Undoubtedly, the hate she faced was amplified due to the fact that she's a woman in a male-dominated music scene, her gender alone making her a prime target for online bile. It's far from the only difficulty she's faced due to her gender, and she's far from being the only one. In fact, this struggle is the inspiration for her newest track "We Are Warriors", a collaboration with Belgian singer Jelle van Dael that starts off with Van Dael's gentle vocals, but turns into a fiercely determined battle cry once MANDY's pumping beats kick in. "The track is made for my fans, who've supported me no matter what. I've known Jelle for a few years already. She was the perfect person for this track, as we've both experienced the struggles of being a woman in a predominantly male industry. It was the perfect moment to combine our thoughts in one track. It just is what it is; as a woman, you have to fight harder to reach your goals in the music scene. We still experience negative comments focused on our gender. We hope to inspire everyone to not give up and chase their dreams, no matter what!"
That feeling when thousands are screaming your name
And MANDY has certainly followed that advice. If tens of millions of online streams aren't enough to convince you, catching a glimpse of her onstage, living her dream, should be sufficient to send any naysayers packing. Her sets are packed with energy and positivity, enveloping crowds all over the world with a euphoric vibe, and it's no wonder she's had 30,000 fans chanting her name at Tomorrowland. But it isn't just Hardstyle crowds that have been taking notice.
With Hardstyle as a whole gaining more recognition among the wider audience, and with genre veterans such as Coone even being booked for Tomorrowland's main stage, more and more mainstream musicians are starting to pay attention as well. MANDY was thus tapped for an official remix of the Tiësto, Dzeko, Preme, and Post Malone collab "Jackie Chan", and her version is even the most successful of the remixes, with over 6M streams and counting. "I do think you reach a bigger crowd when your music genre is programmed at the main stage, and when other great DJs play Hardstyle remixes. Dimitri Vegas & Like Mike even played my bootleg of Swedish House Mafia's ‘Don’t You Worry Child' to close the Tomorrowland main stage both weekends."
As befits someone whose own sound has been shaped by other artists and genres, MANDY doesn't view such musical crosspollination as a negative – in fact, she sees it as the future: "I don’t think it’s bad for the genre, as it will get new influences and will be able to evolve. Hard dance producers are trying different things, because people might be expecting new things. Sometimes you need to come up with something original to stand out, that’s why there are a lot of different sounds in the genre. I think it will change even more in the next few years. But there will always be a difference with Raw, Frenchcore, Hardcore… Those harder genres will remain out of the mainstream spotlight, though I do believe their fans prefer it that way."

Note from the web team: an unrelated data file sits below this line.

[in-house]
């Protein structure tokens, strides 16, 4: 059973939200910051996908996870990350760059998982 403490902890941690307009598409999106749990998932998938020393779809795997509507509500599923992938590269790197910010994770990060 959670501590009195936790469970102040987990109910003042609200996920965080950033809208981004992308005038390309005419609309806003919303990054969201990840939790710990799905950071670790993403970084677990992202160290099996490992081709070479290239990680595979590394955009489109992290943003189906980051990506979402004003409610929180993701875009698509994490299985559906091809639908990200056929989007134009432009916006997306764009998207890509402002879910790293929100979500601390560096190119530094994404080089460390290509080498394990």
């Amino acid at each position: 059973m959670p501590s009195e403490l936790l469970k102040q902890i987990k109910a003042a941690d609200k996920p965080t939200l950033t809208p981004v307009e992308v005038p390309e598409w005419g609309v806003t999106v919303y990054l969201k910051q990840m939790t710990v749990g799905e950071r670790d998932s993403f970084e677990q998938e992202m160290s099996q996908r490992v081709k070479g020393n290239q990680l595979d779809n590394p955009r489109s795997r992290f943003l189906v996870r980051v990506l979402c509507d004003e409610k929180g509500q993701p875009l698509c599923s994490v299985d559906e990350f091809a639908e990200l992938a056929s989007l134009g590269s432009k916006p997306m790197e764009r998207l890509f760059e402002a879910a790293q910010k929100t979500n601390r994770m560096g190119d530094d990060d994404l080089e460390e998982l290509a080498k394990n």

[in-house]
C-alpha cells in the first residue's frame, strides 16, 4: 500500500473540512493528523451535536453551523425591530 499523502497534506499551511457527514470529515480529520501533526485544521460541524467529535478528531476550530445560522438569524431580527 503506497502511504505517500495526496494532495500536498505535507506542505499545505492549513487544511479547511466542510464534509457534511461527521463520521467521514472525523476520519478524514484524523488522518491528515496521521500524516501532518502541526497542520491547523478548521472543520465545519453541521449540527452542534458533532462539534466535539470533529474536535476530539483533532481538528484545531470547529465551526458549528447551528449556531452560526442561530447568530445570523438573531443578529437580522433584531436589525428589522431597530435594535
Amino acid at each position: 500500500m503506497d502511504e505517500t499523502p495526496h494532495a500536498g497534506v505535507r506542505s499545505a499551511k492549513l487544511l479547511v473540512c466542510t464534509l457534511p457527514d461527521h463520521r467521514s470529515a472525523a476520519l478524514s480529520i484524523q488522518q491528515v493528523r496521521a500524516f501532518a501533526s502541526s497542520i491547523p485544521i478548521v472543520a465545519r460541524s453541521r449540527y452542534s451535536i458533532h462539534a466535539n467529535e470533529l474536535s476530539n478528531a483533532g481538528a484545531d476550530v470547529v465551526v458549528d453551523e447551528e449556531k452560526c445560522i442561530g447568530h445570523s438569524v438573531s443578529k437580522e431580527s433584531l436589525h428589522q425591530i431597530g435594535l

"I do think you reach a bigger crowd when your music genre is programmed at the main stage, and when other great DJs play Hardstyle remixes. Dimitri Vegas & Like Mike even played my bootleg of Swedish House Mafia's ‘Don’t You Worry Child' to close the Tomorrowland main stage both weekends."
Happily ever after?
Smashing bangers, peer recognition, loyal fans and a happy kiddo fulfilling her dreams – this would be as good a spot as any for a classic fairytale ending. Unfortunately, at the time of writing, we've all become part of a much larger tale – the Corona Chronicles, if you will. Like most other musicians, the Covid-19 pandemic has cratered MANDY's spring touring schedule, but she has a plan to fill the void.
"During lockdown, I'll continue to listen to new music, get inspiration for new music, be in touch with other artists, entertain people staying at home with some MANDY remixes, practice at home with my Pioneer decks for when we're back at it and able to play great sets for our fans. Bedroom DJ sets, you could say," she says cheerfully. Of course, having no fewer than six Chihuahuas running around the house should help keep her busy as well.
Above all, as expected, she remains optimistic: "If everyone stays safe at home, I believe we can still save the summer. It’s not too late, but that means we have to act now and really follow the strict procedures. Of course it’s not easy, nobody is made to sit at home, me neither. In our society, we're so used to having all sorts of things on our mind, busy agendas, meeting friends, work work work, always keep going. We aren't used to being 'alone', but thanks to all the social media, there's still a way to keep in touch with each other, so let’s use it and be creative. Please, help save the summer!"
We're with you, MANDY.